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Through-barrier sensing and imaging

Thru Barrier figure 1

Figure 1.  STG through-barrier sensing system, showing transceiver, electronics, and display (no moving taget).

Through-barrier sensing and imaging

The Security Technologies Group (STG) develops the metrology for through-barrier sensing and imaging technologies.  These nonmetal barriers may be ordered/structured, such as building walls, barricades, bridges, etc., or disordered, such as hedges and rubble.  Because the purpose is to sense or image through these barriers, the frequencies (or equivalently, the wavelengths) of the electromagnetic energy used in these imaging systems is relatively low, typically between 100 MHz and 5 GHz (or between 3 m and 0.06 m).  The lower frequencies typically have greater penetration through nonmetal barriers than the higher frequencies, but their spatial resolution is lower, which would affect image resolution.

Through-barrier Sensing

Through-barrier sensing, based on Doppler radar technology, is used to sense and locate (range, elevation angle, and azimuth angle) a target relative to the sensing system.  The NIST through-barrier sensing system (See. Fig. 1) is a pulse-Doppler system using a narrow-band swept-frequency source operating between about 500 MHz and 3.2 GHz.  The system comprises three wideband horn antennas, the source, and control and receive electronics.  The antennas are each dual polarization, have a 35° beamwidth, and a gain of about 12 dBi. The receive electronics employ a super-heterodyne method and the output of the second microwave mixer produces a baseband signal that is converted to a digital signal and subsequently processed. The computer controls all aspects of radar transmitted waveform, receiver characteristics, data acquisition, data processing, and data display and/or archival.  All pertinent pulse-Doppler-radar system parameters are adjustable, such as, pulse duration, pulse repetition interval, and transmitted power. 

Since the ultimate purpose is to identify humans behind optically-opaque barriers (see Fig. 2), we have investigated the detection limits of motion (see Fig. 3), in terms of the period motion of a simple test target.  These results are based on the motion of a 20-cm square aluminum plate, its large surface oriented to be perpendicular to the radar beam direction. The motion of the plate emulates the displacement and frequency of motion of a chest cavity caused by heartbeat and respiration.  We have, in collaboration with NIST building researchers, developed a library of interior and exterior walls (see Fig. 4) for measuring the effect of the detectability of a test object behind these barriers.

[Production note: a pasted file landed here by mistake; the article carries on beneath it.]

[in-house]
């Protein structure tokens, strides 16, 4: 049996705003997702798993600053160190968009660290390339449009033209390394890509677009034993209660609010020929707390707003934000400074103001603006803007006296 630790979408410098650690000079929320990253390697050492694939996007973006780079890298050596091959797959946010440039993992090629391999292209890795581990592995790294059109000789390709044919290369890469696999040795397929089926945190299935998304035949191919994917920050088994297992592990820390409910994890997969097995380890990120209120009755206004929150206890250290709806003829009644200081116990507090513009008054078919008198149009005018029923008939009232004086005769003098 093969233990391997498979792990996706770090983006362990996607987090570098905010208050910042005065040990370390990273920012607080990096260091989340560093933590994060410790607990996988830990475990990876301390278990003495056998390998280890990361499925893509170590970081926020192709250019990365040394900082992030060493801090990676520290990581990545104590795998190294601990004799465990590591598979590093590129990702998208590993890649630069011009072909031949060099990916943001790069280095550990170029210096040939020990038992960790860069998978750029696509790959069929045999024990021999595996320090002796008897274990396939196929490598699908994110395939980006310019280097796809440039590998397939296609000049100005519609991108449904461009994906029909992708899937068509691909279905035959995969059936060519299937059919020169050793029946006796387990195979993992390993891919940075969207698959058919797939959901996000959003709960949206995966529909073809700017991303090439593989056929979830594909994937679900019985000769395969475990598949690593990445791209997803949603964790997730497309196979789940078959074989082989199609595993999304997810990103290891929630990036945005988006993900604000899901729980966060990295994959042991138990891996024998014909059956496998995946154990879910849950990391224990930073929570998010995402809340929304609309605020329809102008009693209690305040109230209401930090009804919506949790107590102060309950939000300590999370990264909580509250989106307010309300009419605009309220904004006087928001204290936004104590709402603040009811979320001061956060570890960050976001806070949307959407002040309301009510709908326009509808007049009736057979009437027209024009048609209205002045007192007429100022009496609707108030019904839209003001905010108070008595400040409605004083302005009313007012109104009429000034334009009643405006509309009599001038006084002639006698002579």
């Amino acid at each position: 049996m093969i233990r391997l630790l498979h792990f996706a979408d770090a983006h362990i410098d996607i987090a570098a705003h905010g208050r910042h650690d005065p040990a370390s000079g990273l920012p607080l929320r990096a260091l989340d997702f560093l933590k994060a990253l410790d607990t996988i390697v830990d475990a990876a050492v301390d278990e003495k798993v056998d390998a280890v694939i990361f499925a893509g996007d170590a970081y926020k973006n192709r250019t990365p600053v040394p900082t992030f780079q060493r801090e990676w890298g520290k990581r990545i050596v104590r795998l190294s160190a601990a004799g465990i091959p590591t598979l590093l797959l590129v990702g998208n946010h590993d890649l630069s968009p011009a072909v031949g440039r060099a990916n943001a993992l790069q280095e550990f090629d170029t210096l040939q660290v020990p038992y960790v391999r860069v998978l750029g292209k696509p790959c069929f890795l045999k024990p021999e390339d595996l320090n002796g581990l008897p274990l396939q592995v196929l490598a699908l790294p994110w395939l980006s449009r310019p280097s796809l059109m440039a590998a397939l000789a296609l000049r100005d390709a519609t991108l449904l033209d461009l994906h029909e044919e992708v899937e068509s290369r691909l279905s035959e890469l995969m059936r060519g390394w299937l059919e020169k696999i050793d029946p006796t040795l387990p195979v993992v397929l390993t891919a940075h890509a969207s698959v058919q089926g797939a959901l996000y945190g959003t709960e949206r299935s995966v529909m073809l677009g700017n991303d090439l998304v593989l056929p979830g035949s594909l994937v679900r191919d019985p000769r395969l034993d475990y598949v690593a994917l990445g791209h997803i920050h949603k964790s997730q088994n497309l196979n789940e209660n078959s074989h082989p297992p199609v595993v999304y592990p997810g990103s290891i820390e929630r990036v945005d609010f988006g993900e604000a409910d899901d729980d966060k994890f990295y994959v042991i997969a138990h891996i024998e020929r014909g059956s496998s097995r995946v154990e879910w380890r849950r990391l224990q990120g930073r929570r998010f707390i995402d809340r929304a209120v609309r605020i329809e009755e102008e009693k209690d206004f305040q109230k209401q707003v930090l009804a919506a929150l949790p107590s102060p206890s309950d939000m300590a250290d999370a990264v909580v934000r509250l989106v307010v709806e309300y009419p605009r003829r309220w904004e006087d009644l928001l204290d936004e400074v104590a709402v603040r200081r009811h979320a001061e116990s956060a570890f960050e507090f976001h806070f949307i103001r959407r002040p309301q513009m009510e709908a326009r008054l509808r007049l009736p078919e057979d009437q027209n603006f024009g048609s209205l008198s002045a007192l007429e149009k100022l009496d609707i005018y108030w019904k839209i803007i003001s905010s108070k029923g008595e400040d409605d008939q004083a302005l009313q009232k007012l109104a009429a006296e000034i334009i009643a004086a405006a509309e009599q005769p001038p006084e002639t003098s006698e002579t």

Through-barrier Imaging

The STG currently has a large rectilinear scanner, with an aperture of about 20 m (horizontal) by 8 m (vertical).  The image formed is by scanning a single radio frequency transceiver over this aperture.  The transceiver can be changed to support different imaging applications, such as nondestructive evaluation and testing of structural forms.  The image is formed using a holographic imaging technique developed by Pacific Northwest National Lab [Sheen, McKakin, and Hall].  The phenomenology of imaging through barriers is being studied to develop the measurement science that will support test method, test artifact, and data analysis development as well as to advance this technology and its field deployment.



  • Through-barrier sensing: motion detection limitations (2015)
  • Through-barrier sensing reference wall library (2016)
  • Through-barrier imaging lab completion (2017)

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Created October 3, 2017, Updated August 15, 2023